Metabolomics is useful in "investigat[ing] the composition (identification and quantification of metabolites) as well as the dynamics (metabolic rates and fluxes) of the metabolome in relation to genetic and environmental conditions" (3). Metabolomics is the study of small-molecule metabolites that result from biological processes. These metabolites are the end products of biological processes occurring within biological cells and tissues.
The Human Metabolome ProjectEdit
The Humam Metabolome Project, funded by Genome Canada, began in 2005. The goal of the metabolome project is to improve identifcation/prognosis/monitoring of disease, to gain a better understanding of drug metabolism, to provide paralells between the human genome and the metabolome and finally to further the field of metabolomics, which is still fairly new.
Metabolome Database: Human Metabolome Database (HMDB)Edit
Found at www.hmdb.ca, this database includes over 41,500 human metabolite entries and also contains information about over 5,600 protein sequences linked to these metabolites. This database is helpful because it contains links to three kinds of data surrounding each metabolite: chemical data, clinical data, and molecular biology and biochemistry (www.hmdb.ca).
Uses of MetabolomicsEdit
Metabolomics has the ability to give a present-time sample of the biological processes being undergone in a specific cell/tissue at a specific time. This is useful because the metabolites present at a particular time offer insight into the physiology and health of a particular cell/tissue.()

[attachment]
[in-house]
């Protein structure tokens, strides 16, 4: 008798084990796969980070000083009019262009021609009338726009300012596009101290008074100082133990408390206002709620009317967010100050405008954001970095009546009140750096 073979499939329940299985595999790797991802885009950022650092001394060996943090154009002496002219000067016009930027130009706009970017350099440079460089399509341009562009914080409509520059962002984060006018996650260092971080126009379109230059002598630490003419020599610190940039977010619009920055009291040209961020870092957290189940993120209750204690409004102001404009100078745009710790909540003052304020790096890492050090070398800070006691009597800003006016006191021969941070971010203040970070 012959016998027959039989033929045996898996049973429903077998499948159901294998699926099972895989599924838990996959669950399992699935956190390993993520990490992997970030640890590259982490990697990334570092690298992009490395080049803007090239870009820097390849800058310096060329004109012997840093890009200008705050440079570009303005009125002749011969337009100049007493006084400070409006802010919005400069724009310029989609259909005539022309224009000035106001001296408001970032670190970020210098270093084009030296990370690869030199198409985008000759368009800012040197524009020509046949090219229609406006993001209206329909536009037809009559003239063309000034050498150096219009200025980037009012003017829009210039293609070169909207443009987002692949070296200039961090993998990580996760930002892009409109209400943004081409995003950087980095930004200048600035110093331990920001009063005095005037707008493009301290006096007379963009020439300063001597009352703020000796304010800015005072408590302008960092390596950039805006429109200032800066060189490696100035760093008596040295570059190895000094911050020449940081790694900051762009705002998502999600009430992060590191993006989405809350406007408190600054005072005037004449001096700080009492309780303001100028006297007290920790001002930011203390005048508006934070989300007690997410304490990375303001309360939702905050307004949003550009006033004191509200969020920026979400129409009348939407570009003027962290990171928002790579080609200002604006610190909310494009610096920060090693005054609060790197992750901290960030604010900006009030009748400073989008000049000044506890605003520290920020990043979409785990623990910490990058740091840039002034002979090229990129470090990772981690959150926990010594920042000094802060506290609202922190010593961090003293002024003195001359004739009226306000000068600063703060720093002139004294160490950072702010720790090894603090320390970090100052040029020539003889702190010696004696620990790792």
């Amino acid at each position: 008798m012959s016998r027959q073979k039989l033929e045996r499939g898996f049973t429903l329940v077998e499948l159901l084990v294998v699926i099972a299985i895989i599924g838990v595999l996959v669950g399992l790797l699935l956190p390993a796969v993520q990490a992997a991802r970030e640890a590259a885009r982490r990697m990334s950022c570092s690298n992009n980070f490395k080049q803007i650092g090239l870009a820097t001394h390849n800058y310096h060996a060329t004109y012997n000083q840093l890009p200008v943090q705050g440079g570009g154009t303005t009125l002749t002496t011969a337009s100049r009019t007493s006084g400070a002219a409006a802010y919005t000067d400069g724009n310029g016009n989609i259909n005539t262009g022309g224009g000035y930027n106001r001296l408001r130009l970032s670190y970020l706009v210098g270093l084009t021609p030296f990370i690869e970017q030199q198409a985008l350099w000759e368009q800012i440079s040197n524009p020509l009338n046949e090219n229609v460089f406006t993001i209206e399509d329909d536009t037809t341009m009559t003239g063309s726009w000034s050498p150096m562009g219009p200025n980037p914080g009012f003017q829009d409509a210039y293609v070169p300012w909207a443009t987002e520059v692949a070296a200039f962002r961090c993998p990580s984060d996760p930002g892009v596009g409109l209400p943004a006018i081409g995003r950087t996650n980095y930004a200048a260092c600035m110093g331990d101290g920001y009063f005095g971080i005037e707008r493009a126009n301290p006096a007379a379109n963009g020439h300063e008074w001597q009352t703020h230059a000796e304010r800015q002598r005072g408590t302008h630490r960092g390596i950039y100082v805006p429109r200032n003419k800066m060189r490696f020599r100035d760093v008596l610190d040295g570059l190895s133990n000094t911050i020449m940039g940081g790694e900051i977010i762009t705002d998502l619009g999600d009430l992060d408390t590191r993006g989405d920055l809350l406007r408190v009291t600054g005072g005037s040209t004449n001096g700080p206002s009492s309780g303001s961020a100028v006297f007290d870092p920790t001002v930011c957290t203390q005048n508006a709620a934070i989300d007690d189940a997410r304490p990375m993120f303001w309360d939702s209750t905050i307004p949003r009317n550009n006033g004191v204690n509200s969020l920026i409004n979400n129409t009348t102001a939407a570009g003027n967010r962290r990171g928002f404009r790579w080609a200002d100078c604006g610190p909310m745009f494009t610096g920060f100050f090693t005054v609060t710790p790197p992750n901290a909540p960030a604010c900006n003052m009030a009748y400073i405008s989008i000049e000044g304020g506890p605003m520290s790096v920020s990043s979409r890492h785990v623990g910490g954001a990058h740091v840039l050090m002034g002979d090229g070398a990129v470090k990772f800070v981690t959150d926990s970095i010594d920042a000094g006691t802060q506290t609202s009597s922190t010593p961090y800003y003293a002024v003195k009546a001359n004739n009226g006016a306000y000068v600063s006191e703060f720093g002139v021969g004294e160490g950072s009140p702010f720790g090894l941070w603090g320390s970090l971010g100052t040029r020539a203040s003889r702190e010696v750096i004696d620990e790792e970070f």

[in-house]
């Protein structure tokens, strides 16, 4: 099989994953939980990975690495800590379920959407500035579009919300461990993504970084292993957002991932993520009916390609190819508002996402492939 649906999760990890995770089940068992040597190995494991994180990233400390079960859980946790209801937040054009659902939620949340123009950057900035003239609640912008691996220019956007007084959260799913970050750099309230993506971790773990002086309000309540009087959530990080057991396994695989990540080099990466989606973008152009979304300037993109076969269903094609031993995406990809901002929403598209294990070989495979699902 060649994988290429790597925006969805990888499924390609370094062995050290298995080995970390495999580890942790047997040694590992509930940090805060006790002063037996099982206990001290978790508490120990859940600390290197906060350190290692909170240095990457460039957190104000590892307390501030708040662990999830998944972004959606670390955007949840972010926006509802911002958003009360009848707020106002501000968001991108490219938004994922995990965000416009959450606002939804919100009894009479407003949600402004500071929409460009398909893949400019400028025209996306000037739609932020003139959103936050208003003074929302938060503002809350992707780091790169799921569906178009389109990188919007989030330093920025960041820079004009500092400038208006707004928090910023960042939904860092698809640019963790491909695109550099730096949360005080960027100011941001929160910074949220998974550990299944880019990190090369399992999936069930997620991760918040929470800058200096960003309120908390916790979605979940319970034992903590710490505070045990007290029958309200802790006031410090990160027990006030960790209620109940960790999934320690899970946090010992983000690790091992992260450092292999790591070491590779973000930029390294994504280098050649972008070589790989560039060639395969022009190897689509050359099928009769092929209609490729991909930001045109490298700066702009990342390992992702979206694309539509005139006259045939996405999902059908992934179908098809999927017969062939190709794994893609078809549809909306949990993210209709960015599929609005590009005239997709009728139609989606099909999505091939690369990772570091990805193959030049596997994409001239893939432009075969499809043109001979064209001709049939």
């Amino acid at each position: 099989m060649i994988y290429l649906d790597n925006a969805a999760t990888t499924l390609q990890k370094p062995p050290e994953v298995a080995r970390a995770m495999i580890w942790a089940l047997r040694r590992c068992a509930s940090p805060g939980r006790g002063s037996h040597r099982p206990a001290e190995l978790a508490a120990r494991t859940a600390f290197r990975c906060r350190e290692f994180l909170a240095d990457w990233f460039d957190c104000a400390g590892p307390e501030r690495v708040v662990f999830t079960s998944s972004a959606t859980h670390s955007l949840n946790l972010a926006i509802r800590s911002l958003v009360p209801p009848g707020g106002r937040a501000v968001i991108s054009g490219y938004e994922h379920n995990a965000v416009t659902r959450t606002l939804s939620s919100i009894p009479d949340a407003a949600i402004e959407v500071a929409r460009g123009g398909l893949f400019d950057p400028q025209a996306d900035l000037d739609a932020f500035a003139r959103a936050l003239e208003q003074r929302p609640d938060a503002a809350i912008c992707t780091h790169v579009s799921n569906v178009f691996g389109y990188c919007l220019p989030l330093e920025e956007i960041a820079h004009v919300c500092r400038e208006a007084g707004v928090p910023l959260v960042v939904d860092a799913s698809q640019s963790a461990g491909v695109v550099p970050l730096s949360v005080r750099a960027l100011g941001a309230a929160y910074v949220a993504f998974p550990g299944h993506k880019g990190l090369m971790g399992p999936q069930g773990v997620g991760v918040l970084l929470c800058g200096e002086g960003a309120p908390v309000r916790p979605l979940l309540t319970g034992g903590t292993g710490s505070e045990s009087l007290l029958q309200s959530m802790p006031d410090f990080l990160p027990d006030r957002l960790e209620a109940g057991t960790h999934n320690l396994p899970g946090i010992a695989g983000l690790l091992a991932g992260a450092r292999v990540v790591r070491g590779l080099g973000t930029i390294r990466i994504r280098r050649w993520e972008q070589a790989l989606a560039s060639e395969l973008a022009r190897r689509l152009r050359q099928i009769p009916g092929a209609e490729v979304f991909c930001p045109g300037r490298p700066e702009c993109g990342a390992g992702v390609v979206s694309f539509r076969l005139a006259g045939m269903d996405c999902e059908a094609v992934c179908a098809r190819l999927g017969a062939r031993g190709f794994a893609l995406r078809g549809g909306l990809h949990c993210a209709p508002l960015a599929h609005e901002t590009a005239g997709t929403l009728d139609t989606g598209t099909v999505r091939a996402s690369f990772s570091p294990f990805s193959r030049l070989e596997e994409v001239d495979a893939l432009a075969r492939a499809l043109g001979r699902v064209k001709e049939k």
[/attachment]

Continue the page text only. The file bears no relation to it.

One specific use of metabolomics is in toxicity assessment of a particular biological system. Metabolite analysis can detect physiological changes resulting from chemical toxicity.
Also, metabolomics is extremely useful in functional genomics, because metabolites are useful tools for determining phenotypes resulting from specific genetic manipulations.
Measuring the MetabolomeEdit
In 1974, NMR spectroscopy was used to measure metabolites in unmodified samples. In 1984, H NMR spectroscopy was used to potentially detect diabetes mellitus through pattern recognition methods(1) . These approaches were utilized in the development of METLIN, the first database of human metabolites.
3. Human Metabolome Database: www.hmdb.ca